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135-Year-Old Data Helps Understand Climate Change

May 28, 2013
Image Caption: Drawing of the HMS Challenger survey vessel preparing to measure ocean temperatures by lowering thermometers deep into the ocean on ropes in 1872. A new NASA and University of Tasmania study combined the ship's 135-plus-year-old measurements of ocean temperatures with modern observations to get a picture of how the world's ocean has changed since the Challenger's voyage. The research reveals that warming of Earth can be clearly detected since 1873, with the ocean absorbing the majority of the heat. Credit: NOAA

Lee Rannals for redOrbit.com – Your Universe Online

Ocean data collected over 135 years ago by the crew of the HMS Challenger oceanographic expedition has helped confirm global warming.

Researchers from NASA and the University of Tasmania used the data to provide further confirmation that humans have played a part in today’s changing global climate. The team combined the ship’s measurements of ocean temperatures with modern observations from the international Argo array of ocean profiling floats. They used state-of-the-art climate models to get a picture of how the world’s oceans have changed over the last century.

The Challenger voyage was the world’s first global scientific survey of life beneath the ocean surface. During this expedition, scientists measured ocean temperatures, lowering thermometers hundreds of feet deep on ropes.

“The key to this research was to determine the range of uncertainty for the measurements taken by the crew of the Challenger,” said Joshua Willis, a JPL climate researcher and NASA project scientist for the upcoming US/European Jason-3 oceanography satellite, scheduled to launch in 2015.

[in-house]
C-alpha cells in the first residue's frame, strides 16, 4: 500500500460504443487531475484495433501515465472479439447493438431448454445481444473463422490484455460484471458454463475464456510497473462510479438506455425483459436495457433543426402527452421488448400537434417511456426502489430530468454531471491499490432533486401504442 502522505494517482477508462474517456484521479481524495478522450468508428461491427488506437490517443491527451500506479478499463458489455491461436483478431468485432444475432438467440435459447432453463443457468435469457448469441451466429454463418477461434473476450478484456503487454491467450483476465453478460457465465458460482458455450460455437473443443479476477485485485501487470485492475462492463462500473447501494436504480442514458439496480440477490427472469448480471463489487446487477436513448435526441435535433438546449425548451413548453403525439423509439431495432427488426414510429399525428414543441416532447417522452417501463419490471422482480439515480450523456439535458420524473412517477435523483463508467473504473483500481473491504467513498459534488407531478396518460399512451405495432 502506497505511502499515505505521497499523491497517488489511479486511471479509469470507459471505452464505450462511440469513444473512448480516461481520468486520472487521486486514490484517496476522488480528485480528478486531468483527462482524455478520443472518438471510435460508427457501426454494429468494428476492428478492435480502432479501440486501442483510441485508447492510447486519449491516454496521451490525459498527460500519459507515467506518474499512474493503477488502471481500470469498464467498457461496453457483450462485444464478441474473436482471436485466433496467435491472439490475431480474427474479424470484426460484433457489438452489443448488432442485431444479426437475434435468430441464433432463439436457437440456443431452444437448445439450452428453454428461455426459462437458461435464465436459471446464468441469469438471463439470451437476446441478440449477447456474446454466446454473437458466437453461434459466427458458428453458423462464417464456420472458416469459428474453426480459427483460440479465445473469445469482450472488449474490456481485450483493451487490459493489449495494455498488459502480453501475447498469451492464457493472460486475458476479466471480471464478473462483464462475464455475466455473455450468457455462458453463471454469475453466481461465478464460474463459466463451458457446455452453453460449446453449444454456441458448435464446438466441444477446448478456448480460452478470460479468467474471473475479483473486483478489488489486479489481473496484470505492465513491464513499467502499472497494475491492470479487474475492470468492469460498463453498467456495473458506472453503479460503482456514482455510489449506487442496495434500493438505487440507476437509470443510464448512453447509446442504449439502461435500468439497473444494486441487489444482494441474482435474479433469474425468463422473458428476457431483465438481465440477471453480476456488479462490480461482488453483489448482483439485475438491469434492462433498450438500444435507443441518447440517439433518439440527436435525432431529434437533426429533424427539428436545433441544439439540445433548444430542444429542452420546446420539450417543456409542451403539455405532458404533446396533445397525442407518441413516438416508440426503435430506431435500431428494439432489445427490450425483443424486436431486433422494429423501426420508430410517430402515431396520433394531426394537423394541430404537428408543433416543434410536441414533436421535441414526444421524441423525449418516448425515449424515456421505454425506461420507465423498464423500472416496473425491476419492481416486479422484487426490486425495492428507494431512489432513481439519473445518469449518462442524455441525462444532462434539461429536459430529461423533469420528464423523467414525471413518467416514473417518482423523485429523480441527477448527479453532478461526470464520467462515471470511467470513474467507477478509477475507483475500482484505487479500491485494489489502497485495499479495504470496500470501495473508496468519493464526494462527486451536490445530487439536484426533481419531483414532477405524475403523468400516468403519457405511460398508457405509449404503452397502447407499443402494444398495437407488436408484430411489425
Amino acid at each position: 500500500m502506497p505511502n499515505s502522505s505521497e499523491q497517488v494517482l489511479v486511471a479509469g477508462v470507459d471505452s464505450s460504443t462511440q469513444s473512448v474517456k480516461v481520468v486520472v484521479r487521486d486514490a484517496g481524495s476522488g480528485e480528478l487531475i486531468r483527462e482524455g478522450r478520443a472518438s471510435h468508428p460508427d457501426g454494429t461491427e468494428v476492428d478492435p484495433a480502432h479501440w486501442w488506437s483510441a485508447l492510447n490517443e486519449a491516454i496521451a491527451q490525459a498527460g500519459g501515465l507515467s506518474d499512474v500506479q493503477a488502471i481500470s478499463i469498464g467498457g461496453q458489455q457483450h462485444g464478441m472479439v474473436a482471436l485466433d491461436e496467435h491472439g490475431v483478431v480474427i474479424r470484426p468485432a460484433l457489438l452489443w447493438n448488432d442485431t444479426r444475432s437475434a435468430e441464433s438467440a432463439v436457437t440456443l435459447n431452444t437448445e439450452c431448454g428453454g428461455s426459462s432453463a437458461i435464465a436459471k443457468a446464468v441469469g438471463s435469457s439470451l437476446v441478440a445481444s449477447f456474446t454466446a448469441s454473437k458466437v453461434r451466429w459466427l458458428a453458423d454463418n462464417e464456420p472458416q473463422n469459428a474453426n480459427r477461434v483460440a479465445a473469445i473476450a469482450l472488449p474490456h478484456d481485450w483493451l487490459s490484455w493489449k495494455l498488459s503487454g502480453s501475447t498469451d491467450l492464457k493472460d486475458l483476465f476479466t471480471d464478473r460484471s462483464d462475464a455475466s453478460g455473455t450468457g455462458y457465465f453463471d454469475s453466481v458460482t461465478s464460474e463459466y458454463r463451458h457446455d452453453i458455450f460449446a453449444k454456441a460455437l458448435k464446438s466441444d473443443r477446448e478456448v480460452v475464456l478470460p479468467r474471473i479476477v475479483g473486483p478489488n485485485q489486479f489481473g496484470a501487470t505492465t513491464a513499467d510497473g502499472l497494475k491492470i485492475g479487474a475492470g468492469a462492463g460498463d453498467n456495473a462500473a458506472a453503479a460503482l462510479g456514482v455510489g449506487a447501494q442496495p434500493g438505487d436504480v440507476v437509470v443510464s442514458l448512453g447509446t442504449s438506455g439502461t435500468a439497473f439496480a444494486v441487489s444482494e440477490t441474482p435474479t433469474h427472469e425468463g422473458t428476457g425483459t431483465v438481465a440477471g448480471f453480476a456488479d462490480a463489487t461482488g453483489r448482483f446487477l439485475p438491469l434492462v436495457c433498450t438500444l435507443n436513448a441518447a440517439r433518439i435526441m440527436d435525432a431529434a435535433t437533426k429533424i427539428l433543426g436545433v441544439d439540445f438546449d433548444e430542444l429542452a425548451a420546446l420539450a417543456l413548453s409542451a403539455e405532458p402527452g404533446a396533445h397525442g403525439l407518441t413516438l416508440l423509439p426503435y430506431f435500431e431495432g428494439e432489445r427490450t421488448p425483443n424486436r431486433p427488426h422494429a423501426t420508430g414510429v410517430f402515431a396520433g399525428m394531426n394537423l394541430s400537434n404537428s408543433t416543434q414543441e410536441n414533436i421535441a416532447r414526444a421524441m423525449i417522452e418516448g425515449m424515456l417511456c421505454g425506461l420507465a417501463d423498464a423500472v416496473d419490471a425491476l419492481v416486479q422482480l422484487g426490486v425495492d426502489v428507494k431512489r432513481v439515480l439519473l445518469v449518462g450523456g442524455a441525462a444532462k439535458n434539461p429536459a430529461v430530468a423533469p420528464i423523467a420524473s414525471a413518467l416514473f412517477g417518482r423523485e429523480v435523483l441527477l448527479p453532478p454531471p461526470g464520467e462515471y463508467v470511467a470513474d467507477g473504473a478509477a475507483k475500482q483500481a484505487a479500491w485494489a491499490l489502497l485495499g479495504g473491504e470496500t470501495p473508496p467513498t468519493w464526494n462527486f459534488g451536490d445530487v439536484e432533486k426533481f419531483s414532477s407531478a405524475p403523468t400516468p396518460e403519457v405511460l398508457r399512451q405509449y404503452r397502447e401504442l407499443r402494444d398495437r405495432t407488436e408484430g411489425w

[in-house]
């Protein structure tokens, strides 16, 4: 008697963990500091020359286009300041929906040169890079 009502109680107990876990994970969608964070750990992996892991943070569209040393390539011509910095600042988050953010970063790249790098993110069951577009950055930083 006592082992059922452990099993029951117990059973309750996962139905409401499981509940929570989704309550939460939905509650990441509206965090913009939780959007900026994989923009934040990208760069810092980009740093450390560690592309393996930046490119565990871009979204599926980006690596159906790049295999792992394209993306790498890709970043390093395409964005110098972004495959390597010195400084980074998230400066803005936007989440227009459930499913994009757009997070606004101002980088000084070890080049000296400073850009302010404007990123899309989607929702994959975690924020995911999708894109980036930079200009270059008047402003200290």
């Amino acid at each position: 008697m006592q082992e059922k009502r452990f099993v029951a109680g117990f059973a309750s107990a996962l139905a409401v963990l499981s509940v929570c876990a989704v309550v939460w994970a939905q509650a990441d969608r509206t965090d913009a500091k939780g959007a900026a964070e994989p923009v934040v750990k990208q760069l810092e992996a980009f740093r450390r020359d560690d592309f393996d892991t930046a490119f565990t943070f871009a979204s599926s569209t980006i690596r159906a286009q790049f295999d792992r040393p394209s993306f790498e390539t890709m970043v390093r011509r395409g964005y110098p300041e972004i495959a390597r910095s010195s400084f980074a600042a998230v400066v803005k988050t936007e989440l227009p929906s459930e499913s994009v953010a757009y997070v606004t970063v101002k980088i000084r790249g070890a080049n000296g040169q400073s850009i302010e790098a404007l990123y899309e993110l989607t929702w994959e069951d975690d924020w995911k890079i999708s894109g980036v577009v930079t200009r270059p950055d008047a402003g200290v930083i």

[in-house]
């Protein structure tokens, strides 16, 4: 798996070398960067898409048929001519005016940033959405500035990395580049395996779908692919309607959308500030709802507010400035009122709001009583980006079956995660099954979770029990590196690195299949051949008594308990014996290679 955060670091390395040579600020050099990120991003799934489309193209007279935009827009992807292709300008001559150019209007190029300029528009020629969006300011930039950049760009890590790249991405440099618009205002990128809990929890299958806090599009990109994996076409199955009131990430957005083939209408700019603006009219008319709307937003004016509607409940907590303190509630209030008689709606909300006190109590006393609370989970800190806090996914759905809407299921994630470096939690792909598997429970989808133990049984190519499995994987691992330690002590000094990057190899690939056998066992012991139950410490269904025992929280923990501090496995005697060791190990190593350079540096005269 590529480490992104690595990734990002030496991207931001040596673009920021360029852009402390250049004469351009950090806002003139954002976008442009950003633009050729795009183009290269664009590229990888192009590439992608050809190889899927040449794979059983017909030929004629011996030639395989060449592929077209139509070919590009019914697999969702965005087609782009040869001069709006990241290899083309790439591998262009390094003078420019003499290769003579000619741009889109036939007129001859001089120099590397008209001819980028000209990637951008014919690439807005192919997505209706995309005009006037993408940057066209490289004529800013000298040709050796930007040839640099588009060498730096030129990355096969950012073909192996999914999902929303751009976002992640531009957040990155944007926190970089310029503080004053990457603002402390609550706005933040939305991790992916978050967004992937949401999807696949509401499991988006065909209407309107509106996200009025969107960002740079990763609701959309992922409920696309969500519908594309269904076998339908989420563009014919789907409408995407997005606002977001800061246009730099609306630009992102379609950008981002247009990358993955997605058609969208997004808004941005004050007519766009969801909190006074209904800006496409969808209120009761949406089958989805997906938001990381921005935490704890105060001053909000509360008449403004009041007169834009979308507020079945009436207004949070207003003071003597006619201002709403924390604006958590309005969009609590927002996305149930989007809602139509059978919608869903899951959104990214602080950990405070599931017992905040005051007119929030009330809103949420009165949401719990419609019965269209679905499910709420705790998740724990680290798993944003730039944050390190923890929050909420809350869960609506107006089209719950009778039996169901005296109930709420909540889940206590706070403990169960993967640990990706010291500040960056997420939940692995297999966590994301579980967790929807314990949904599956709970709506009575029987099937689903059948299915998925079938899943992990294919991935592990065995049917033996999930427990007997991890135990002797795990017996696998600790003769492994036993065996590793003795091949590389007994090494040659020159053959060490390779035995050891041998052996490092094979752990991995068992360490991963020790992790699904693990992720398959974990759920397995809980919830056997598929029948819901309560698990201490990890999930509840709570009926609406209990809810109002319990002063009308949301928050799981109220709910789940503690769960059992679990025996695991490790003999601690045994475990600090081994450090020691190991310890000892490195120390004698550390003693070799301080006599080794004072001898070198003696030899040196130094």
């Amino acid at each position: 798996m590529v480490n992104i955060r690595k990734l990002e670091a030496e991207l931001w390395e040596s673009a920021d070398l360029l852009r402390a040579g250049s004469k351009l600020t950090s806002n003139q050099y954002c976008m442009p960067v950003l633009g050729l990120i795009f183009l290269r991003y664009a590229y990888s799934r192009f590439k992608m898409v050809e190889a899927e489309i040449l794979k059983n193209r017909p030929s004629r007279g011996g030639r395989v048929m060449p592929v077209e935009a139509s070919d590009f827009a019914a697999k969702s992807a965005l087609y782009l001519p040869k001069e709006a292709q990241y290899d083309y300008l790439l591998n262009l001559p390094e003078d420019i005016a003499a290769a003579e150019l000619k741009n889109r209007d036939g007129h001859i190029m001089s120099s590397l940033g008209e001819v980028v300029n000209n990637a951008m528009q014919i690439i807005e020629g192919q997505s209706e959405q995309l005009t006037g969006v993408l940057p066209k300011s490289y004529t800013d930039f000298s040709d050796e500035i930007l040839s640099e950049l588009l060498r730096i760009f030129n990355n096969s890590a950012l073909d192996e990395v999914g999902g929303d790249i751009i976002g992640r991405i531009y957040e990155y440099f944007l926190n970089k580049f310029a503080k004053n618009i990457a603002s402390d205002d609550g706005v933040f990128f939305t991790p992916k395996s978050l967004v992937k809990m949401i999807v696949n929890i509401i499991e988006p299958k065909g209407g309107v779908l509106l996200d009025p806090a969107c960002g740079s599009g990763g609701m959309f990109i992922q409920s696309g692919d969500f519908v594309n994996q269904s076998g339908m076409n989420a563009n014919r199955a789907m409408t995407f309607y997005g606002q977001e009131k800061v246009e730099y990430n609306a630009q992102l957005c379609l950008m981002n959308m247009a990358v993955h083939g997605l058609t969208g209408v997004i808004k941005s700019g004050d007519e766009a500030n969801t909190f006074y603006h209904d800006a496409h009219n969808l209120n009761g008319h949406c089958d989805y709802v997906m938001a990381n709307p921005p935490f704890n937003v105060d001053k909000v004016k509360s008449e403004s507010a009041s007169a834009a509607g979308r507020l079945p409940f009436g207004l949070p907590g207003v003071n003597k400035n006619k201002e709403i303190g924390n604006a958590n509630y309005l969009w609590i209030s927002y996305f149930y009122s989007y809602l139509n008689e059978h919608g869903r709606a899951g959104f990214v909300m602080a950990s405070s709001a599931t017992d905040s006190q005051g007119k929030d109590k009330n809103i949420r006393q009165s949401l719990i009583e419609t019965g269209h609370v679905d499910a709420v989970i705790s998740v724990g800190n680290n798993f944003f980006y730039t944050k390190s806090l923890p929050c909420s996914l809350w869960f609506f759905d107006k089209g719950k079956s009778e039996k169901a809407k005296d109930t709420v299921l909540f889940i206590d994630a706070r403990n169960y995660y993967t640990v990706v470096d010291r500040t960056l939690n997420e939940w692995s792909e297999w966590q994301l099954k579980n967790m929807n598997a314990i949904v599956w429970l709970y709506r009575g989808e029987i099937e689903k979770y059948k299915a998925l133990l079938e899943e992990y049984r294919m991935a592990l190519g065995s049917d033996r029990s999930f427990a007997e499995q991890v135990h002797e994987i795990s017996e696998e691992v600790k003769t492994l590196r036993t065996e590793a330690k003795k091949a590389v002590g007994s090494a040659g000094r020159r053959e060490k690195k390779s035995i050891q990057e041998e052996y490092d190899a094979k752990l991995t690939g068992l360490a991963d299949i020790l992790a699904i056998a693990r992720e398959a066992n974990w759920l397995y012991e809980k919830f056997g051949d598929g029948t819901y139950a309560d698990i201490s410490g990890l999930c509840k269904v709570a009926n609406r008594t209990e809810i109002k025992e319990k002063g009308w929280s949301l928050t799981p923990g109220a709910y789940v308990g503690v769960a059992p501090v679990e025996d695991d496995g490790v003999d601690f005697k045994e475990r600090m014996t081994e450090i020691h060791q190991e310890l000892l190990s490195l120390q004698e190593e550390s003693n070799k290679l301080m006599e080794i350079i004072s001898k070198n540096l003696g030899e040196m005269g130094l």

“After we had taken all these uncertainties into account, it became apparent that the rate of warming we saw across the oceans far exceeded the degree of uncertainty around the measurements. So, while the uncertainty was large, the warming signal detected was far greater.”

Uncertainties during the 135-year-old research adventure were caused by the limited areas measured during the trip, the actual depths the thermometers reached, and the likely natural variation in temperatures that could have occurred during each trip.

“Our research revealed warming of the planet can be clearly detected since 1873 and that our oceans continue to absorb the great majority of this heat,” said researcher Will Hobbs of the University of Tasmania’s Institute for Marine and Antarctic Studies and the Australian Research Council’s Centre of Excellence for Climate System Science.

“Currently, scientists estimate the oceans absorb more than 90 percent of the heat trapped by greenhouse gases, and we attribute the global warming to anthropogenic causes.”

Challenger’s measurements revealed that thermal expansion of sea water caused by global warming has contributed to about 40 percent of the total sea level rise seen in tide gauges from 1873 to 1955. The remaining 60 percent was likely to have come from the melting of ice sheets and glaciers.

“This research adds yet another suite of compelling data that shows human activity continues to have a dramatic influence on the Earth´s climate,” said Hobbs, lead author of the paper which was published in the latest edition of the journal Geophysical Research Letters.

The latest study confirms the results of similar research performed last year by scientists with Scripps Institution of Oceanography at University of California, San Diego and National Oceanography Center. Researchers from this study were the first to compare the temperatures taken during the Challenger’s voyage and data from modern day readings.


Source: Lee Rannals for redOrbit.com - Your Universe Online



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